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Friday, January 28, 2011


THE KING'S SPEECH: A Sight to Hear
By Nick Adams

The Oscar nominations were released last Monday and at least one drama set during World War II was nominated for Best Picture (and 11 other awards). Keeping in line with such shocking news, the Steelers made the NFL playoffs and I ate pizza this week. Yeah, yeah. WWII was arguably the grandest, uniting event in human history, so it’s about time they made a movie about it. In earnest, I went into the movie expecting Oscar-bait rammed down my profanity-laced throat but instead left the theater baffled. While not quite in the same game-changing, defiantly original, pantheon of history’s best cinema, “The King’s Speech” is solidly worthy of every aforementioned award nomination.
The King's Speech
Some might note the film is not a WWII film, but merely a period piece, as it takes place during the 1930s—when America defiantly clasped hands over its collective ears while yelling, “lalalala!” America needed the Pearl Harbor attacks to be shaken out of immobilized apathy. Conversely, England stood on its own cliffs, apprehensively looking across the Channel to Europe. England, unlike America, lost nearly a generation of young men in WWI. This Lost Generation kept them back for so long, yet also fueled in inevitable decision to declare war preemptively. Germany had not yet attacked England and, for the most part, had no immediate plan to. But England saw things getting more out of hand and eventually goaded itself into taking the plunge. These years are decidedly about WWII and the film is decidedly about the man who needed to speak strength, knowledge and confidence.

The British history and British players (King George V, Prince Edward, King George VI, etc.) may intimidate American audiences, but we need no fear. At several points, the characters speak about what they all already know—not unlike “science” being explained in sci-fi films or maps being slowly panned over in journey films. Fortunately, these moments (such as reiterating the scandal of American-ite Wallis Simpson) are brisk and articulated with enough flavor to keep the film bounding along. As a side note, does anybody else ever get exceptionally excited when the Winston Churchill character shows up in any movie? Everything he said was worthy of the world’s best bumper stickers.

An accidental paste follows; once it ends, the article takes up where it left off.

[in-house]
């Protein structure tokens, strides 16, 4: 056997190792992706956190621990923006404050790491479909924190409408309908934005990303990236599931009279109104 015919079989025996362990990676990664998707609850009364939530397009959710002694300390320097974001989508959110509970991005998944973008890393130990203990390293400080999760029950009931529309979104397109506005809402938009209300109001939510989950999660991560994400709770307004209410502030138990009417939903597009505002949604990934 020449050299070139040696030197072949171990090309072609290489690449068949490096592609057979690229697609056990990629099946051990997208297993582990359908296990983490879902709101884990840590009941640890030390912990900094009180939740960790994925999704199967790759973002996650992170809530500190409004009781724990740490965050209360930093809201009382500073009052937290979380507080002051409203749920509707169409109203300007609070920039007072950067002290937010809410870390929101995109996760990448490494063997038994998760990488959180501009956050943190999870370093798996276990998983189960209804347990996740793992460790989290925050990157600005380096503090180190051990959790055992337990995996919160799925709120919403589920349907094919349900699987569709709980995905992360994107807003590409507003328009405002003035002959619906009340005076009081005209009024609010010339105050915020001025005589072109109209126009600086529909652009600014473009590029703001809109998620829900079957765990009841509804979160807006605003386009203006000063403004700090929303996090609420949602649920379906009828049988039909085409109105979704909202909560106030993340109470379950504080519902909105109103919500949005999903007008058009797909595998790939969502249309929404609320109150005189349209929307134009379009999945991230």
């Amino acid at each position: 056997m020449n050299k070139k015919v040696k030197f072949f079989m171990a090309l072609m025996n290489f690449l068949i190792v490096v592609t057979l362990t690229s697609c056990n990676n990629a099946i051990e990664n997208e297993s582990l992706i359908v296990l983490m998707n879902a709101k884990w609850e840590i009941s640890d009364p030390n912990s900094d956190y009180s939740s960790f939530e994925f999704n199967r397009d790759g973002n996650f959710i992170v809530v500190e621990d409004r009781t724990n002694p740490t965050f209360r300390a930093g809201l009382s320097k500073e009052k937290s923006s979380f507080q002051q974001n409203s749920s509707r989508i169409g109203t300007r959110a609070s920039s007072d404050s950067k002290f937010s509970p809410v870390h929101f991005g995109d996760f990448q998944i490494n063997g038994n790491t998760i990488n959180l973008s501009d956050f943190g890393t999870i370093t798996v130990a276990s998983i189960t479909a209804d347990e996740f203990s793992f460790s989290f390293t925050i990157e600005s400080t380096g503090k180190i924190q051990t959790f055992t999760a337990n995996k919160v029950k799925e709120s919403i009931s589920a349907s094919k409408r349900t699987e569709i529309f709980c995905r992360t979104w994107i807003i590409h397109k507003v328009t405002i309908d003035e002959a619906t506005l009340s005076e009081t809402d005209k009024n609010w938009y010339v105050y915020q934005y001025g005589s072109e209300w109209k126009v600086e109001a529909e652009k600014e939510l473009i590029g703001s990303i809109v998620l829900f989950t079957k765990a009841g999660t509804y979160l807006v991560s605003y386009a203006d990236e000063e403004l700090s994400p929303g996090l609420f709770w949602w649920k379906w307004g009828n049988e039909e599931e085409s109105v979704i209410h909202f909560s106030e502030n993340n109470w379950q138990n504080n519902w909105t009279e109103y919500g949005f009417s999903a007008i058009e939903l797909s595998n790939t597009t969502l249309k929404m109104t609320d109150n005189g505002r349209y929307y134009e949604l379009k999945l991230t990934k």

Anyway, such scandals among the royal court are vividly unlike any American counterpart. If a movie star is personally imperfect, we poke fun easily because if they go too far they’re out of a job. American celebrities are just capitalists, selling product like anyone else. When said product (themselves) is undesirable, they get forgotten. Forgive me for not thinking of an example. In “The King’s Speech,” though, the American audience is shown the predicament of having permanent celebrities—as, frankly, the royal family offers little more by this point. This is why having a boozing, lovelorn prince and a younger, inarticulate, prince left the population needlessly deflated.

So becoming articulate, more specifically overcoming public speaking, becomes the goal and a strangely admirable one. Here, audiences see the false dichotomy of ‘speaking well equates to a parlor trick’ and ‘not speaking well renders someone moronic.’ Both unspoken hypotheses are tested and found untrue. In the film, strong public speakers rile crowds and inspire confidence, unity and innovation. And so when the film pulls back the curtain of known history, the audience watches Prince Albert (Colin Firth) display courage more admirable than he asks of anybody else. (That is, if public speaking is actually more feared than death.)

More repeatedly in Prince Albert’s case, perpetually stammering leads people to incorrectly label him weak and indecisive. To my own glee, the life-long stammering required a knack for brevity—indeed, the soul of wit. Amazingly, the script itself seems to stutter. That is, inevitable conclusions (will he go back to Geoffrey Rush?!) lag at times, yet other revelations are brisk, or even blurted. As a whole, the movie trots along and impressively written by David Seilder—who has an incredible WWII experience, and a stammer, himself. The movie is largely light-hearted, nearing the buddy-comedy genre at times. Somewhat regrettably, Adolph Hitler is reduced to the minor role of a jerk from the rival school. That he speaks well overshadows what he was saying—something along the lines of, “so I’m going to take over the world, is that cool?”

Supreme acting all around but the grace and confidence of Helen Bonham Carter struck me as most surprising…well, until Guy Pierce showed up as Prince Edward VIII—causing nothing but good times. The directing is emotional and visceral, making good use of deep focuses and intimidating vs. intimate space. 

On a small note—and probably my largest criticism—the climatic scene (again, great) had England finally going to war with Germany, yet the music (building to a crescendo) was Beethoven’s 7th symphony. Beethoven was German, so—obviously—this hypocrisy tanks the film. That the filmmakers would think so little of audiences or be so damned negligent is as infuriating as it is enraging…which is a lot. This wasn’t just the worst cinematic decision of the year; it borders on a crime against humanity. Damn. What an awful movie. 

Still…probably the best film of 2011.

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